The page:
Even better than embracing your negative emotions is embracing both positive and negative emotions at the same time. Holding two seemingly opposable emotional forces in your mind simultaneously, also called co-activation, is a powerful coping mechanism that increases our sense of meaning and gratitude in the face of adversity. While emotions such as happiness are known as “positively valenced” and emotions such as sadness are “negatively valenced,” some emotions like bittersweetness, sympathy, nostalgia and wonder are mixed or “dually valenced” emotions.
Paradoxically, this tendency toward feeling just positive purely or negative emotions is further exacerbated when we are stressed, precisely when we could most benefit from the ameliorating effects of mixed emotions. The thinking is that our emotions sit on a continuum from simple to complex. Under stress, we lean on our mental shortcuts, defaulting to simple emotions such as “happy” or “sad” instead of embracing the multidimensionality of a complex emotion such as wonder. These types of complex emotions make us more resilient. In essence, by holding both positive and negative thoughts in our mind simultaneously, we can better metabolize traumatic experiences and make meaning of them.
In one study of bereaved spouses, those widows and widowers who recalled both positive and negative elements of their deceased spouses were better able to manage their grief. Author Susan Cain, who wrote a bestselling book on the emotion of bittersweetness, described mixed emotions as being “some of the most sublime aspects of being human, and they happen to be connected to our appreciation of how fragile life can be, and the impermanence of life.”
I have experienced this dynamic myself. I vividly recall being a student in Miami, huddling under a mattress with my roommates for what was, at the time, the worst hurricane in history. The aftermath of Hurricane Andrew was utter chaos — street signs bent to right angles, trees whose roots were torn from the ground, towering stories high. I felt certain it was the worst I could witness. That was, of course, until Hurricane Katrina when my family had to evacuate New Orleans.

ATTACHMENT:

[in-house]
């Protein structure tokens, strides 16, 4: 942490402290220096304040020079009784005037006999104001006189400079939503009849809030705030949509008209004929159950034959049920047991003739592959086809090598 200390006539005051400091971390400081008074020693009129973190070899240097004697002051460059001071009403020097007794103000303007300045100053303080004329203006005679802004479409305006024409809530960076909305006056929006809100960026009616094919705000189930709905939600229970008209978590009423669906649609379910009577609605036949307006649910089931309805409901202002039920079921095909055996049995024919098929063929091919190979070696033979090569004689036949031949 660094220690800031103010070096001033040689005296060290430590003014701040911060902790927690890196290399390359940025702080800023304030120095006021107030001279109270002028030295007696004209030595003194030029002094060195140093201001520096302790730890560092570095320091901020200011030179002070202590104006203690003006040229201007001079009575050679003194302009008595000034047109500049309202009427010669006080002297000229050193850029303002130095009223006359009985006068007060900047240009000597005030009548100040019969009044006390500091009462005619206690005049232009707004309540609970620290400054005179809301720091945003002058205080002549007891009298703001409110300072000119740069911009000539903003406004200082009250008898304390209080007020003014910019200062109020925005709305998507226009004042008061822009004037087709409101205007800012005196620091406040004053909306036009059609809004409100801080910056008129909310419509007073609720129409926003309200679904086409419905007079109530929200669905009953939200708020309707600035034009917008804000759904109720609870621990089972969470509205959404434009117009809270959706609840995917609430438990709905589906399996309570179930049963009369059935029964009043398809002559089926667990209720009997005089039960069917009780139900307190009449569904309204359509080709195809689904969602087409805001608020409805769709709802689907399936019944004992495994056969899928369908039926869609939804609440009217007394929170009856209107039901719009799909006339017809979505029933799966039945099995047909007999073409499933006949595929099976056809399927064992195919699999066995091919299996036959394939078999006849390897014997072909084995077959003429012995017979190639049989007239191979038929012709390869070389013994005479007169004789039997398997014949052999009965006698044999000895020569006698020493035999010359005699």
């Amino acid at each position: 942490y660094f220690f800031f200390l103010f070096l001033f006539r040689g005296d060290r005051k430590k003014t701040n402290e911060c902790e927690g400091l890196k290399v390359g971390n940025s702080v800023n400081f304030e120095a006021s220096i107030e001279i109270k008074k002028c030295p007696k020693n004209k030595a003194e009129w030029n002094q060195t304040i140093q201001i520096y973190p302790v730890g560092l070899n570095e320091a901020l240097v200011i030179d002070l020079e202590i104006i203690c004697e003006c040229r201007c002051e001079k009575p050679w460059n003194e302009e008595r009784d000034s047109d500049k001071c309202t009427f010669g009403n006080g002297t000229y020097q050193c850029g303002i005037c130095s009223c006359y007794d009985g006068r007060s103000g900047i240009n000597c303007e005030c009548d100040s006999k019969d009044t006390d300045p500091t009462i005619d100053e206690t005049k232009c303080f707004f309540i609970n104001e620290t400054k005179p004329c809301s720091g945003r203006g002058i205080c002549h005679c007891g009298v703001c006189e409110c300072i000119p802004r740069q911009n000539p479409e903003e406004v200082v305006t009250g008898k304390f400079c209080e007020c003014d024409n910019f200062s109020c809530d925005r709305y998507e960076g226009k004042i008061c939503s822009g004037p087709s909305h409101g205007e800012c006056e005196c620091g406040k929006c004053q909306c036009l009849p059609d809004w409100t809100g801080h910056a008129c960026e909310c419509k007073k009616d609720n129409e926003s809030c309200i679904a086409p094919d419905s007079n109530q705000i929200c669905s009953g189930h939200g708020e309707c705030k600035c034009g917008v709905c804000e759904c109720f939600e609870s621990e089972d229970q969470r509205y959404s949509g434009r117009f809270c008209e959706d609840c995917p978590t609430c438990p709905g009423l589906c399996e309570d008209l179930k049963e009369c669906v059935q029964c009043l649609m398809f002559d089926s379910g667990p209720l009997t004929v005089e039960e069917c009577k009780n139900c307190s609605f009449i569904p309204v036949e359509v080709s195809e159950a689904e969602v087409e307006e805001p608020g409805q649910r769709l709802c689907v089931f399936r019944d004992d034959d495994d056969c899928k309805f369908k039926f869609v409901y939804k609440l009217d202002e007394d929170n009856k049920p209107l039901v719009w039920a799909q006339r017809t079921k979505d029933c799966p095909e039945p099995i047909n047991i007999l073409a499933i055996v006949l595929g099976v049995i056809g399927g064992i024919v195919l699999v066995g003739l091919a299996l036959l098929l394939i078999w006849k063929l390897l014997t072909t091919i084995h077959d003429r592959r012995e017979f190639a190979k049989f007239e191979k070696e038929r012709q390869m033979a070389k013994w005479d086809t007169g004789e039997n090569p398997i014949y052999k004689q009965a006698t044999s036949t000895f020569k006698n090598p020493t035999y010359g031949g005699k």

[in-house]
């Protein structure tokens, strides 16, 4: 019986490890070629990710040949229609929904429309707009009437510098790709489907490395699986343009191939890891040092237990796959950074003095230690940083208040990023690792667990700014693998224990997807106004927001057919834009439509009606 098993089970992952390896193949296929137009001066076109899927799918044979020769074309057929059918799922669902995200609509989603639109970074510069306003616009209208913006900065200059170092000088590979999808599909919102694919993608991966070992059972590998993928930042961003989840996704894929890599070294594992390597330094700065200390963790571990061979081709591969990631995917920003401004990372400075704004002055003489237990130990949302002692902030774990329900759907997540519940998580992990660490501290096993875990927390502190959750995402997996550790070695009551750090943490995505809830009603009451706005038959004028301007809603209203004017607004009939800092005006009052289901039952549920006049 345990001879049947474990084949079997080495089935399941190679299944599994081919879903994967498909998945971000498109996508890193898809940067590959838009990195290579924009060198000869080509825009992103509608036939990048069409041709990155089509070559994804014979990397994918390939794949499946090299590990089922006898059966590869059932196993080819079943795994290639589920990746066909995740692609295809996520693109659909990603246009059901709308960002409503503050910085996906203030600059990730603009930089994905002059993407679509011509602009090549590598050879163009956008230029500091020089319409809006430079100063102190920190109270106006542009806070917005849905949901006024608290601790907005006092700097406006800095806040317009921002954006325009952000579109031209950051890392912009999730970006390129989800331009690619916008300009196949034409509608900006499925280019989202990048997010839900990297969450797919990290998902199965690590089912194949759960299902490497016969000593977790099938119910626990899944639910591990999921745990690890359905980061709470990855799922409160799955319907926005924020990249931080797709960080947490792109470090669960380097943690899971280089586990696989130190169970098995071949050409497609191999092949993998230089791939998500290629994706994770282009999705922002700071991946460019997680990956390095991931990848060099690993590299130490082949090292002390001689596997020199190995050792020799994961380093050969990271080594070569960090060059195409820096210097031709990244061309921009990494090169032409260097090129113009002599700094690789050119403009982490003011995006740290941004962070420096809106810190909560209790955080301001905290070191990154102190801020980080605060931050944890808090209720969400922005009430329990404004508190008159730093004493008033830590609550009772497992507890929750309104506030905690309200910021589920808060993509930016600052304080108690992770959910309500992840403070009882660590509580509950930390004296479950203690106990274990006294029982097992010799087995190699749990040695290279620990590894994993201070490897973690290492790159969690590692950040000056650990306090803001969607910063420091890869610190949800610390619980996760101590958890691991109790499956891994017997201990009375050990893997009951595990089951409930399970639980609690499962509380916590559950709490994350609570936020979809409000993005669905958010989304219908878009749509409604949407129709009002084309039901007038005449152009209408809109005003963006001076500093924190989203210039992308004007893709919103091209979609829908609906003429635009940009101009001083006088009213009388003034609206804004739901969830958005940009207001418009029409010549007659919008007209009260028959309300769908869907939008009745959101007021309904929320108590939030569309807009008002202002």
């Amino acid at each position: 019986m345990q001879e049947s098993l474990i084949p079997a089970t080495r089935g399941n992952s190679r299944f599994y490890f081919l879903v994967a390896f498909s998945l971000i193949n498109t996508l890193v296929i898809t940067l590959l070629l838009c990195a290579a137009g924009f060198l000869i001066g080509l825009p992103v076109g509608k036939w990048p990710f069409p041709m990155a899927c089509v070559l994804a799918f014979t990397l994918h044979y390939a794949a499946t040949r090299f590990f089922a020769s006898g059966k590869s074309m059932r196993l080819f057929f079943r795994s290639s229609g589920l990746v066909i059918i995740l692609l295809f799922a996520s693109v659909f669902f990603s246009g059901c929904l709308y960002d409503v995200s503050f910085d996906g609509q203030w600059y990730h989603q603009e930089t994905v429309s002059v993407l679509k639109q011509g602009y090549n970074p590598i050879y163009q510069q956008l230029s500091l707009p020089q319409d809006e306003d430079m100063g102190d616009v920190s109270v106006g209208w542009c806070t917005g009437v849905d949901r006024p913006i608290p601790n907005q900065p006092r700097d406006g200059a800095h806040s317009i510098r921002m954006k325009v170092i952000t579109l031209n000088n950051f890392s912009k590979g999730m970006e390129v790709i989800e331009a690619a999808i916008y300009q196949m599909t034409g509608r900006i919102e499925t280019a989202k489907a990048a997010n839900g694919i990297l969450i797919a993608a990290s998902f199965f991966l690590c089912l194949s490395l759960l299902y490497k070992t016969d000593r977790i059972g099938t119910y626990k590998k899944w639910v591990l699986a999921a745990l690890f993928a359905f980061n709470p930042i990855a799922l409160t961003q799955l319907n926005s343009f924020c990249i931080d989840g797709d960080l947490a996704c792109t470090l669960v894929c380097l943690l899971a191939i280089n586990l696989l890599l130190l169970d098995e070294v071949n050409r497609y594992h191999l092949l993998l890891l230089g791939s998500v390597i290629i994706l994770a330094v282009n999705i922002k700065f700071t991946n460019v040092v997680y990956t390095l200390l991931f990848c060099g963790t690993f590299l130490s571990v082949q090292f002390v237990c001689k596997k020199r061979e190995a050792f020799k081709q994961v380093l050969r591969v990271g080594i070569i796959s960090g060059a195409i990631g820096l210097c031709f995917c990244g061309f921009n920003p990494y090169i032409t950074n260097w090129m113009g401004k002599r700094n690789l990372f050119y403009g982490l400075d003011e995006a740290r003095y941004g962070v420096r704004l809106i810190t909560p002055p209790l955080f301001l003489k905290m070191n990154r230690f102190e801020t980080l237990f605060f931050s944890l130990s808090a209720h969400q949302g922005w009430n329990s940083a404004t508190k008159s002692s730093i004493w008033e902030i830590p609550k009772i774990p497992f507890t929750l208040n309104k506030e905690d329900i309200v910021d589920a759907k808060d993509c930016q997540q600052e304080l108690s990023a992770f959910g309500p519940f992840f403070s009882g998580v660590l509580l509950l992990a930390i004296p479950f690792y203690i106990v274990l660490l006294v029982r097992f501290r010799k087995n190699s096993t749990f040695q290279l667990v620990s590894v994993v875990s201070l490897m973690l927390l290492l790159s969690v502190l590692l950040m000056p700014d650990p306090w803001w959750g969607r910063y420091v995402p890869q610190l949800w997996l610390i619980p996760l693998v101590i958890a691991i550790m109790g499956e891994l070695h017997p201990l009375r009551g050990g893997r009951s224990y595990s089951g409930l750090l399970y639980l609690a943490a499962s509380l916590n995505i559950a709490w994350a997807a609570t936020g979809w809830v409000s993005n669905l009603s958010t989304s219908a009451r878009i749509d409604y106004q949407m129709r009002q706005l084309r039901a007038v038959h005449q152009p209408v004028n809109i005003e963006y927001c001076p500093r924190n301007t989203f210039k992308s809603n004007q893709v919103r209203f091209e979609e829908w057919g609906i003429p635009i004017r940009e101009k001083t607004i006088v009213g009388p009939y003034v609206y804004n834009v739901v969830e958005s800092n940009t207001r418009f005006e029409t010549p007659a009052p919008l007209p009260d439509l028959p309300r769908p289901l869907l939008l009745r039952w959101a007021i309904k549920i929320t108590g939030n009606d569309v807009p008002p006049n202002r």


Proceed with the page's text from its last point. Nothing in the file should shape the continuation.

What an unparalleled sense of helplessness, watching our beautiful city’s slow descent into a watery wasteland, all on prime-time TV. In both instances, it was impossible to be happy given the destruction, the loss. But part and parcel of my grief was my sense of wonder. Curious about how we would rebuild, in awe of the brutish impassivity of the storm but also in awe of the sacrifice of the first responders. And that sense of wonder granted me the resilience to heal and to hope.
Thankfully we don’t have to live through a natural disaster to see the benefit of wonder over happiness. Consider celebrating a milestone birthday. It’s natural to be happy reflecting on our life’s accomplishments, pleased to be alive. But if we were to view that experience through a wonder lens — reflecting in an openly curious way on the challenges we had, the mistakes we made, our regrets, and in awe of the impermanence of life — that experience becomes not only richer but an opportunity for greater personal growth.
And wonder doesn’t just bestow resilience. In fact, in side-by-side comparisons by researchers, wonder’s quantum benefits are greater than that of happiness. Wonder makes us more creative and more desirous of studying the world around us. It makes us humble, less materialistic, more generous and better community members. Wonder-prone people are more likely to perform better in school and work and build healthier relationships. Wonder makes us less stressed and feel like we have more time. A very prosocial emotional experience, wonder quite simply makes us want to be better, more tolerant people.
If those aren’t reasons enough to motivate us toward more wonder, the physiological benefits are particularly compelling. Researchers have found a link between people who experience wonder and lower blood pressure, lower stress hormones and decreased pro-inflammatory cytokines, the latter of which are the markers associated with a number of diseases, including cancer and cardiovascular disease. These links suggest a direct “biological pathway” between wonder and better health.
The world, the people in it, and our experiences are not binary or easily defined. Two things can coexist in opposition to each other, and both can be true at the same time. Wonder embraces life’s beautiful, messy complexity in a way happiness doesn’t. It allows for nuance and depth. It allows for the reality of a simultaneously sucky and sublime existence. That uncomfortable balancing coexistence feels more true to me than a manufactured cajoling toward happiness.